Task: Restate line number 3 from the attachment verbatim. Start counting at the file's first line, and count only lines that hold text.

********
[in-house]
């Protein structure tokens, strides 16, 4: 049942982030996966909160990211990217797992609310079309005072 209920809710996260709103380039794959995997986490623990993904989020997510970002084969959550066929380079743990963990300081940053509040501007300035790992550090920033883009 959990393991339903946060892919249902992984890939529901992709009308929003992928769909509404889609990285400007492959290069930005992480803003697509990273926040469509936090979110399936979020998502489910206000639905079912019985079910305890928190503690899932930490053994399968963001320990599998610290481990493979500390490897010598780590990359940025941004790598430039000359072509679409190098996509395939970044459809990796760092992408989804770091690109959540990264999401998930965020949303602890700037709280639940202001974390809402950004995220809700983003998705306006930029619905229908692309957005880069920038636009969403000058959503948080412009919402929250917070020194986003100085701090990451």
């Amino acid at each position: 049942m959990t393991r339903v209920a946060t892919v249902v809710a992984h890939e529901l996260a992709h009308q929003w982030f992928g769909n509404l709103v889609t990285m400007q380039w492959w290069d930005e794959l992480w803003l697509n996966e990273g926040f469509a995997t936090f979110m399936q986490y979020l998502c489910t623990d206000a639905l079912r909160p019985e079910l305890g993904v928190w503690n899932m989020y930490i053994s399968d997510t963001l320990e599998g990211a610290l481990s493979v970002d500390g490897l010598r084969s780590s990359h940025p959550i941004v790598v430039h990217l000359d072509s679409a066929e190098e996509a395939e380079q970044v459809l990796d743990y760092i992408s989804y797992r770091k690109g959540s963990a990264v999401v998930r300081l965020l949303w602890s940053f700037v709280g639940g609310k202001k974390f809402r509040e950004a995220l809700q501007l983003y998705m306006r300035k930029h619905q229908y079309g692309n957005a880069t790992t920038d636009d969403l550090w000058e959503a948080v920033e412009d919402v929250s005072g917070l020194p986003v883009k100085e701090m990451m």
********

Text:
């Amino acid at each position: 049942m959990t393991r339903v209920a946060t892919v249902v809710a992984h890939e529901l996260a992709h009308q929003w982030f992928g769909n509404l709103v889609t990285m400007q380039w492959w290069d930005e794959l992480w803003l697509n996966e990273g926040f469509a995997t936090f979110m399936q986490y979020l998502c489910t623990d206000a639905l079912r909160p019985e079910l305890g993904v928190w503690n899932m989020y930490i053994s399968d997510t963001l320990e599998g990211a610290l481990s493979v970002d500390g490897l010598r084969s780590s990359h940025p959550i941004v790598v430039h990217l000359d072509s679409a066929e190098e996509a395939e380079q970044v459809l990796d743990y760092i992408s989804y797992r770091k690109g959540s963990a990264v999401v998930r300081l965020l949303w602890s940053f700037v709280g639940g609310k202001k974390f809402r509040e950004a995220l809700q501007l983003y998705m306006r300035k930029h619905q229908y079309g692309n957005a880069t790992t920038d636009d969403l550090w000058e959503a948080v920033e412009d919402v929250s005072g917070l020194p986003v883009k100085e701090m990451m």